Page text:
What You Can Do in the City of Naples
Naples is best known for being dirty, hectic and full of pick pockets. But what most people don’t know about this ancient city that sits under Mount Vesuvius in the south of Italy, is that it has a long and rich history stretching back to ancient times.
It also has some of the best food, museums and sights in Italy.
A Brief History of Naples
Naples has a long and very messy history. The first recorded settlement of Naples is in 7th Century BC by a nearby Greek colony. In Greek legends, Naples is said to be founded by Phaleros, of the heroes of the Argonauts.
Jump forward to 524 BC and the city was attacked by Etruscans. While the attack was unsuccessful, it did cause a shift in power. It was briefly conquered by the Samnites in the 5th Century before the Romans took over.
The Romans celebrated the Hellenic culture that part of Naples due to its long history of Greek rule, and its mild climate made it a popular resort area. During Romans rule the city was connected to the rest of Italy via roads, its Port expanded and public baths and aqueducts were added.
In the 6th Century there was a fair bit of upheaval thanks to the Gothic Wars between the Ostrogoths and the Byzantines. In 536 the city was captured in a Byzantine military commander Belisarius when his troops snuck in through its aqueducts. Totila, King of the Ostrogoths then starved the city into surrendering and then recaptured by the Roman Empire during the 550s.
Even when the Lombards (who supported the Byzantine rule) invaded and conquered large parts of Italy later on, Naples stayed loyal to the Eastern Roman Empire. A bit of backwards and forwards happened, and eventually in 840 the Duchy of Naples was turned into a hereditary position, making the region in theory totally independent. At this time Naples was more military then merchant city, mainly due to its substantial port and geographic location.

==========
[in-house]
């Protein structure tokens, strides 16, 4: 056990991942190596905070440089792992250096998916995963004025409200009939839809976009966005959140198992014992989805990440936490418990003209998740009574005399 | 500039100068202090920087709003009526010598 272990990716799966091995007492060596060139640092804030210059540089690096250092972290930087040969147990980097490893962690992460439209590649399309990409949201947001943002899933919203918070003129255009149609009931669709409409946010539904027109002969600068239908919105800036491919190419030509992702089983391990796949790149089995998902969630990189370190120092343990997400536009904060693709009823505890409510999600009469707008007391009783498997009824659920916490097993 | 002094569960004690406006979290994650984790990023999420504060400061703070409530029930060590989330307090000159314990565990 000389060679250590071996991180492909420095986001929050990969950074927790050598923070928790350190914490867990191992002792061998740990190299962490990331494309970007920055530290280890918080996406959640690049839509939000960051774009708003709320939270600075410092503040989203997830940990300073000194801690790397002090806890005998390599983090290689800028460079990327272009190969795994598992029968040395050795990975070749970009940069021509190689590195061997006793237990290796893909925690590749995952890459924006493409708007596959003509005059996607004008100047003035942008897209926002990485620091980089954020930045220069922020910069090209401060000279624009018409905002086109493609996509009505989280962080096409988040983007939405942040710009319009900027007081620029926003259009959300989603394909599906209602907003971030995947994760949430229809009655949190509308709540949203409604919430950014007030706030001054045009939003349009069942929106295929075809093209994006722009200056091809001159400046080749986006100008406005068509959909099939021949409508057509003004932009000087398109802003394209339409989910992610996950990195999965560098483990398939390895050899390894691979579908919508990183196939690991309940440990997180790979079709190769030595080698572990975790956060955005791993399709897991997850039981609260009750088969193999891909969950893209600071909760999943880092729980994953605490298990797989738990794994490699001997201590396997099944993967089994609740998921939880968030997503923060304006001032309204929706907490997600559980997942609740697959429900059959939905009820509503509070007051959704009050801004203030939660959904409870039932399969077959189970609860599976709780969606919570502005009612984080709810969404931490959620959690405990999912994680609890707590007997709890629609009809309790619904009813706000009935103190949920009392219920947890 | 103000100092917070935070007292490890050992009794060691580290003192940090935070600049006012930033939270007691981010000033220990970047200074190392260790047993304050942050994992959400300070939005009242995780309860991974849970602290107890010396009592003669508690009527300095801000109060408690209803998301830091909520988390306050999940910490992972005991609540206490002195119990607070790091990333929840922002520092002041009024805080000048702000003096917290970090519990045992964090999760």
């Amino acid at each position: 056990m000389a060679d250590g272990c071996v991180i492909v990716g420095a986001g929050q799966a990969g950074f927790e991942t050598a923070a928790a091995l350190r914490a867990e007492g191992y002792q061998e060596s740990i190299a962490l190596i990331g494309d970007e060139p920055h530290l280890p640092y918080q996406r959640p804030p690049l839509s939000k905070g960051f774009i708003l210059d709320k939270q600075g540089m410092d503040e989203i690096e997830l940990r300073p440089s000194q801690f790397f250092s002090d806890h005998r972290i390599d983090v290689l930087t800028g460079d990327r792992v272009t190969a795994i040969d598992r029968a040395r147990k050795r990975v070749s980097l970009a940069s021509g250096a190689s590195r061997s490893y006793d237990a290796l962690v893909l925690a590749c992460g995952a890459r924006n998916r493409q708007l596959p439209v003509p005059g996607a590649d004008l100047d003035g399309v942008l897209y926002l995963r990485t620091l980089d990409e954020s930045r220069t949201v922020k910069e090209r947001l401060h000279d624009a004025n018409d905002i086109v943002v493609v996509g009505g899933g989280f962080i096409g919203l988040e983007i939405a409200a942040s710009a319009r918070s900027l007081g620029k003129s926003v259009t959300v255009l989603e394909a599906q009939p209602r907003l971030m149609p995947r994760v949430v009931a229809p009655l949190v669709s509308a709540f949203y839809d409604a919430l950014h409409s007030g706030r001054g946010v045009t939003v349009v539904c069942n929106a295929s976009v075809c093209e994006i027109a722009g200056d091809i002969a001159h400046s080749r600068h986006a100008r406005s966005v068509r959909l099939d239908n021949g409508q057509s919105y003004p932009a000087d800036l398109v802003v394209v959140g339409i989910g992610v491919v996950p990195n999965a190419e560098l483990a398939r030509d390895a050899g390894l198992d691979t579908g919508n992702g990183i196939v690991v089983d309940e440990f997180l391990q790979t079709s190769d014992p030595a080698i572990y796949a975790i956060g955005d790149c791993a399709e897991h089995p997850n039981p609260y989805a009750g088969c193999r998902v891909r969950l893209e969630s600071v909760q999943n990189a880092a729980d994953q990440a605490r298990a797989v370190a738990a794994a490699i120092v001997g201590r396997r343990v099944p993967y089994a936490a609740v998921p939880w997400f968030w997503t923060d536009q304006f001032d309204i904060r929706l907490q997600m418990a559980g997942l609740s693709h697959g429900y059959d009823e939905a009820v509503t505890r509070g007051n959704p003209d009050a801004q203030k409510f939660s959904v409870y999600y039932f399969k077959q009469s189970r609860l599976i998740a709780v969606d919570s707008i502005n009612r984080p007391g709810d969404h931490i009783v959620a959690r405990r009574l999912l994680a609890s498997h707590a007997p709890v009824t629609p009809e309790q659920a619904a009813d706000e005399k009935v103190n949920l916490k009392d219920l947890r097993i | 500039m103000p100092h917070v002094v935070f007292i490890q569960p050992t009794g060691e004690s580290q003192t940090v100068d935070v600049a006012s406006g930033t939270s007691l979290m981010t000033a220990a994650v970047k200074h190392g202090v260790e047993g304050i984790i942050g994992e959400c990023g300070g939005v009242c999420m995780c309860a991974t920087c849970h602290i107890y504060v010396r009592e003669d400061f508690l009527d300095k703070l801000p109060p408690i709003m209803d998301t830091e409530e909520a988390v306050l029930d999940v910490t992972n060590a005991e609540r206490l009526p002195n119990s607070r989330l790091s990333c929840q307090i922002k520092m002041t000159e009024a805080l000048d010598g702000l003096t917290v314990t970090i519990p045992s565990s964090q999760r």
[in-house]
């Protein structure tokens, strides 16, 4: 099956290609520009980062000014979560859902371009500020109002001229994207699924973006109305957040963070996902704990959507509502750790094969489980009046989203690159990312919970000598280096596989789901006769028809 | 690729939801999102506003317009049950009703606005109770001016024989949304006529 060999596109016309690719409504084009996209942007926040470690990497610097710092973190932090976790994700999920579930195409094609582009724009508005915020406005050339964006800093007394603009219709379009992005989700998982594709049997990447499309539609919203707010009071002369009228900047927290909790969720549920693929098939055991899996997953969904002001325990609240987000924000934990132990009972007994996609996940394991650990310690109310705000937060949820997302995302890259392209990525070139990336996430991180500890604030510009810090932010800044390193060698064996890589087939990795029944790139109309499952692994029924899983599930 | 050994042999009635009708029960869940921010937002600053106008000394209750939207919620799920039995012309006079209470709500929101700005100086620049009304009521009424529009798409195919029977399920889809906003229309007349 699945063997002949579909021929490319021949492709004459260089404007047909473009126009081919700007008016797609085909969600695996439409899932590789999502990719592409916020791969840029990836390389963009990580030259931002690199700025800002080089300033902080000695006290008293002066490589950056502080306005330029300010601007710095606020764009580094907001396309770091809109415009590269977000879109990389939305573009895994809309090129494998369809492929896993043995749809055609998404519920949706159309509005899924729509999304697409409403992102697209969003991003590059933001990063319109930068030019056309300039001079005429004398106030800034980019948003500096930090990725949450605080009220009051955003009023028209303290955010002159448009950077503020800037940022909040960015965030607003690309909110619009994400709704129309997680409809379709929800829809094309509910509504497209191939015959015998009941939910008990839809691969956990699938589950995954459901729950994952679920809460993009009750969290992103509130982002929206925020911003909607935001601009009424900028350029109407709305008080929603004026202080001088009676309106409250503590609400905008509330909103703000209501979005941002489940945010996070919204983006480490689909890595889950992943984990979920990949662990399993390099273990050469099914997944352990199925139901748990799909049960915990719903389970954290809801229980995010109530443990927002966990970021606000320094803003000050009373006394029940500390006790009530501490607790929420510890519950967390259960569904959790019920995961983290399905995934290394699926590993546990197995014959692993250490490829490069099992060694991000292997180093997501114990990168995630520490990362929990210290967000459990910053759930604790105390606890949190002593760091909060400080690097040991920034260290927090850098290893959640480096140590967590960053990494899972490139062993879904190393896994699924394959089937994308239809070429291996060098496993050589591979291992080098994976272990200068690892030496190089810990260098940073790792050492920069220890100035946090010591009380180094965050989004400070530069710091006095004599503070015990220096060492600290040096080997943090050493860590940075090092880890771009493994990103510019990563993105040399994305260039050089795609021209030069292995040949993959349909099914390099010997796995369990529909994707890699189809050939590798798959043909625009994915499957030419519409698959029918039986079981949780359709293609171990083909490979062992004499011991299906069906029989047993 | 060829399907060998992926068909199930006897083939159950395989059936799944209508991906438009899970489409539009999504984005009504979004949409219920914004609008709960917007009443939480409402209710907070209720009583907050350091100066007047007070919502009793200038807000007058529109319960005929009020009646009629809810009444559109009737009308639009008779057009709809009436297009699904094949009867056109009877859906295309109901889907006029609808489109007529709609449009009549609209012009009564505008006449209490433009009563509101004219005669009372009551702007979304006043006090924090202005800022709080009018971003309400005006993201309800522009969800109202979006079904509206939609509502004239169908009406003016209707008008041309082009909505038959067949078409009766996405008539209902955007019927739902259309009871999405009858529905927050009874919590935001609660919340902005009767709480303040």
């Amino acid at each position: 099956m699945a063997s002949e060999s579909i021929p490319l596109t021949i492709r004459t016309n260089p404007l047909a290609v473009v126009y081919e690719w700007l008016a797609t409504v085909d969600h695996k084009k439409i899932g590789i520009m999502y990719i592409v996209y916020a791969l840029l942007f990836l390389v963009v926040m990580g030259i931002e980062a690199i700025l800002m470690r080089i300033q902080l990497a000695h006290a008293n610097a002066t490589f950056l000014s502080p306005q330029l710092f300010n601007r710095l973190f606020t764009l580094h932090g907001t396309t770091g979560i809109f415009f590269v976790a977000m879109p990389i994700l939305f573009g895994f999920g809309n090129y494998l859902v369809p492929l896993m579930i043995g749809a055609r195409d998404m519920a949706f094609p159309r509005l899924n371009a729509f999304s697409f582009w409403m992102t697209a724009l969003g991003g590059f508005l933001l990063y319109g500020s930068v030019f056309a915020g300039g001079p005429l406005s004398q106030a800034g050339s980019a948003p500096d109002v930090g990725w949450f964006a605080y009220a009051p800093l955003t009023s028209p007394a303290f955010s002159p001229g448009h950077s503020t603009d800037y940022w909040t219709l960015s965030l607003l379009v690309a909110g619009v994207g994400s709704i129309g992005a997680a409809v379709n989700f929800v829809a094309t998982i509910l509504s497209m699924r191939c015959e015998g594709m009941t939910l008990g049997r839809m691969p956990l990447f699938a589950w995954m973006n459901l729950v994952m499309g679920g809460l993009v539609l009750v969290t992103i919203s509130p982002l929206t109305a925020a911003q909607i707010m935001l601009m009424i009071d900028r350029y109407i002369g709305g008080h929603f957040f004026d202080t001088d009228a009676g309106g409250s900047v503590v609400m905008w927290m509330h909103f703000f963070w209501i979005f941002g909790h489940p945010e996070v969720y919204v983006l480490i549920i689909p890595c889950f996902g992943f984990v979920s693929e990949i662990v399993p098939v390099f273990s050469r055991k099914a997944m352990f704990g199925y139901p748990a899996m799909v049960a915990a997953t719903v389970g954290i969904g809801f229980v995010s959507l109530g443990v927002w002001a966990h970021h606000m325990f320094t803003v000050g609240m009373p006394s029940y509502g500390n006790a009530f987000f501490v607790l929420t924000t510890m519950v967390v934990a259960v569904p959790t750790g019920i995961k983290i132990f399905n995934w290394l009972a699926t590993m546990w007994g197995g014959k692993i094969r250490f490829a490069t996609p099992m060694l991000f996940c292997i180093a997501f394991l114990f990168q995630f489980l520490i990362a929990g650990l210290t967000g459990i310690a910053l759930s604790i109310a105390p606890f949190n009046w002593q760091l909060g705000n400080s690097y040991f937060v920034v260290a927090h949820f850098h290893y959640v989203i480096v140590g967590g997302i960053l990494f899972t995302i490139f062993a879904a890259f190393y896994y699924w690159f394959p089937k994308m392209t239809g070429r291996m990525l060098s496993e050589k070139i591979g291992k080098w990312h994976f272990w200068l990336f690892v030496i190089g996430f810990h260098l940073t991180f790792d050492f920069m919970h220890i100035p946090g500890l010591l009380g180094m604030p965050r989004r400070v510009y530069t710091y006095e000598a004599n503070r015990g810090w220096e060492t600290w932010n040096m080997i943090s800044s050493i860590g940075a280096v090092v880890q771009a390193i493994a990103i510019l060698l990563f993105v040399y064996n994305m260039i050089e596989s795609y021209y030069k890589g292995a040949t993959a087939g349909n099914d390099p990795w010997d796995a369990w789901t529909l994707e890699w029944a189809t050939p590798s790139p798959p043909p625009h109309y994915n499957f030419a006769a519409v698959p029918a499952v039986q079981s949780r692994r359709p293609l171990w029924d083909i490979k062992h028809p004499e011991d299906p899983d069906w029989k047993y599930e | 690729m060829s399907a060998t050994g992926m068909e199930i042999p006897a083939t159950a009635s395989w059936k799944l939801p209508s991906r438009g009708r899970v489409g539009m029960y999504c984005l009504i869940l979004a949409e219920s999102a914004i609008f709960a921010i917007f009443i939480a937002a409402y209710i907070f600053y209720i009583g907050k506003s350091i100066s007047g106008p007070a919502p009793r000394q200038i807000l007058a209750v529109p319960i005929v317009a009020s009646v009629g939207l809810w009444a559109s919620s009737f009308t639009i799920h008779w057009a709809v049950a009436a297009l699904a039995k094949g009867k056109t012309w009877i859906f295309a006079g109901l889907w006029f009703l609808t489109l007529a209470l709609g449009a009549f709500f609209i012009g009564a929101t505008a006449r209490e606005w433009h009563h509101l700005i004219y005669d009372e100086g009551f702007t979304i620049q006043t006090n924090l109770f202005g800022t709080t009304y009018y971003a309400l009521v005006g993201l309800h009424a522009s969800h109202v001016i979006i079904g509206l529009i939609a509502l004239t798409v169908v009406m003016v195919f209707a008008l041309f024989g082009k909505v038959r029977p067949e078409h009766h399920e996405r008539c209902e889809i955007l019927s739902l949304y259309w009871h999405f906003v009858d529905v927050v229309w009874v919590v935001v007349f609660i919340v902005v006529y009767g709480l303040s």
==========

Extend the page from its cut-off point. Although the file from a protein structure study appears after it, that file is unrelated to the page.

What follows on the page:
Naples was quite happy to lend its troops to whoever asked and found itself in an extended period of being sacked and ruled by various different parties (too many to list here!). Pretty much Naples has been conquered at some stage or other by every invading party that hit Europe and Italy. Which explains it very laissez-faire attitude to strangers in its city.
In 1860 Naples voted to join the new united Italy and become what is now known as the City of Naples.
My Memories of Naples
I stayed at a little hostel called Giovanni’s Home in Naples, it was run by an amazing gentleman called Giovanni (and was his actual home turned into hostel). The apartment was in the old part of Naples (the building itself was over 500 years old) and you had to walk up an uneven marble staircase.
Giovanni was a fountain of information, some useful and some just random fun facts about a city that has maintained its identity even after countless rulers and thousands of years of change.
From two hours over a printed map with highlighters and pencil notes, to learning how to make gelato and pasta sauce from scratch, Giovanni was there to tell show us to live Napoli style.
If you got up early enough he would even make a little espresso before you hit the footpaths. We watched him whistle at street sellers and lower down a basket with a shopping list and cash pinned down for fresh fruit, vegetables and bread.